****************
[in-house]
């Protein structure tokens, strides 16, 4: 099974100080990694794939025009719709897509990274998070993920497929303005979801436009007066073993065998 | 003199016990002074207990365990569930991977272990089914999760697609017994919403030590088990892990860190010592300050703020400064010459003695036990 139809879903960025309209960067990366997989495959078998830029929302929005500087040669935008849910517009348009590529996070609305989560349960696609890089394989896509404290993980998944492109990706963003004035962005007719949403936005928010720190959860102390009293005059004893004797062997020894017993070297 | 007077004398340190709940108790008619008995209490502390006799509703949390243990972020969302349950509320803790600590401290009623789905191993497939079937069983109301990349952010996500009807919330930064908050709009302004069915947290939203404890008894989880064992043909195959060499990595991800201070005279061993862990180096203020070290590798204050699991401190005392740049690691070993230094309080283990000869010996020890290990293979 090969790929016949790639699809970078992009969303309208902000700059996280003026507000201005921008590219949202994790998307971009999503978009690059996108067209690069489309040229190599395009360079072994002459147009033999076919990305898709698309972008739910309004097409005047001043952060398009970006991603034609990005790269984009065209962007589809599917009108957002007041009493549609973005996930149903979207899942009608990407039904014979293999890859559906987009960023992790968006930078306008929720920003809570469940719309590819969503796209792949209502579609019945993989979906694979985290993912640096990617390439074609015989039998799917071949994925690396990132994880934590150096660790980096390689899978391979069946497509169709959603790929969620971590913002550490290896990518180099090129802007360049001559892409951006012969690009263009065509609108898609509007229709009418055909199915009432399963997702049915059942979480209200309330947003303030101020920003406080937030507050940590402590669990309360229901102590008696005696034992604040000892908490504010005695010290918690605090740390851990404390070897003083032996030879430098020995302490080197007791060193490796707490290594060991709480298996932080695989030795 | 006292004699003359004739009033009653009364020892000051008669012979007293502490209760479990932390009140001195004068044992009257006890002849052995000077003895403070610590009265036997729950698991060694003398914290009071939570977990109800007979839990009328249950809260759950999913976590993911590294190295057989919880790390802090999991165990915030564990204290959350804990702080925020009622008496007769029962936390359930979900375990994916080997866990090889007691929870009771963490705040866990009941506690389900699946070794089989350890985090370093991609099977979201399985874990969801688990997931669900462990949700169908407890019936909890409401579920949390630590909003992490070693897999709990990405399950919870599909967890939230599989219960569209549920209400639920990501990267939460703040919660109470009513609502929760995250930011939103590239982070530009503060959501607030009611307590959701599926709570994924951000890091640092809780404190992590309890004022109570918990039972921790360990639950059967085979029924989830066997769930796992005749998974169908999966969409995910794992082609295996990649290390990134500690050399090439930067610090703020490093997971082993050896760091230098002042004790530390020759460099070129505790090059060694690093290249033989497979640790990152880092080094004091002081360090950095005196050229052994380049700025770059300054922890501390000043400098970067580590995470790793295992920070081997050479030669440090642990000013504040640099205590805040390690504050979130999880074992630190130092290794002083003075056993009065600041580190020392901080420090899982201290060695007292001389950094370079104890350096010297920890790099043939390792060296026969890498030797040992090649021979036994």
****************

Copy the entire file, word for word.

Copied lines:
[in-house]
């Protein structure tokens, strides 16, 4: 099974100080990694794939025009719709897509990274998070993920497929303005979801436009007066073993065998 | 003199016990002074207990365990569930991977272990089914999760697609017994919403030590088990892990860190010592300050703020400064010459003695036990 139809879903960025309209960067990366997989495959078998830029929302929005500087040669935008849910517009348009590529996070609305989560349960696609890089394989896509404290993980998944492109990706963003004035962005007719949403936005928010720190959860102390009293005059004893004797062997020894017993070297 | 007077004398340190709940108790008619008995209490502390006799509703949390243990972020969302349950509320803790600590401290009623789905191993497939079937069983109301990349952010996500009807919330930064908050709009302004069915947290939203404890008894989880064992043909195959060499990595991800201070005279061993862990180096203020070290590798204050699991401190005392740049690691070993230094309080283990000869010996020890290990293979 090969790929016949790639699809970078992009969303309208902000700059996280003026507000201005921008590219949202994790998307971009999503978009690059996108067209690069489309040229190599395009360079072994002459147009033999076919990305898709698309972008739910309004097409005047001043952060398009970006991603034609990005790269984009065209962007589809599917009108957002007041009493549609973005996930149903979207899942009608990407039904014979293999890859559906987009960023992790968006930078306008929720920003809570469940719309590819969503796209792949209502579609019945993989979906694979985290993912640096990617390439074609015989039998799917071949994925690396990132994880934590150096660790980096390689899978391979069946497509169709959603790929969620971590913002550490290896990518180099090129802007360049001559892409951006012969690009263009065509609108898609509007229709009418055909199915009432399963997702049915059942979480209200309330947003303030101020920003406080937030507050940590402590669990309360229901102590008696005696034992604040000892908490504010005695010290918690605090740390851990404390070897003083032996030879430098020995302490080197007791060193490796707490290594060991709480298996932080695989030795 | 006292004699003359004739009033009653009364020892000051008669012979007293502490209760479990932390009140001195004068044992009257006890002849052995000077003895403070610590009265036997729950698991060694003398914290009071939570977990109800007979839990009328249950809260759950999913976590993911590294190295057989919880790390802090999991165990915030564990204290959350804990702080925020009622008496007769029962936390359930979900375990994916080997866990090889007691929870009771963490705040866990009941506690389900699946070794089989350890985090370093991609099977979201399985874990969801688990997931669900462990949700169908407890019936909890409401579920949390630590909003992490070693897999709990990405399950919870599909967890939230599989219960569209549920209400639920990501990267939460703040919660109470009513609502929760995250930011939103590239982070530009503060959501607030009611307590959701599926709570994924951000890091640092809780404190992590309890004022109570918990039972921790360990639950059967085979029924989830066997769930796992005749998974169908999966969409995910794992082609295996990649290390990134500690050399090439930067610090703020490093997971082993050896760091230098002042004790530390020759460099070129505790090059060694690093290249033989497979640790990152880092080094004091002081360090950095005196050229052994380049700025770059300054922890501390000043400098970067580590995470790793295992920070081997050479030669440090642990000013504040640099205590805040390690504050979130999880074992630190130092290794002083003075056993009065600041580190020392901080420090899982201290060695007292001389950094370079104890350096010297920890790099043939390792060296026969890498030797040992090649021979036994």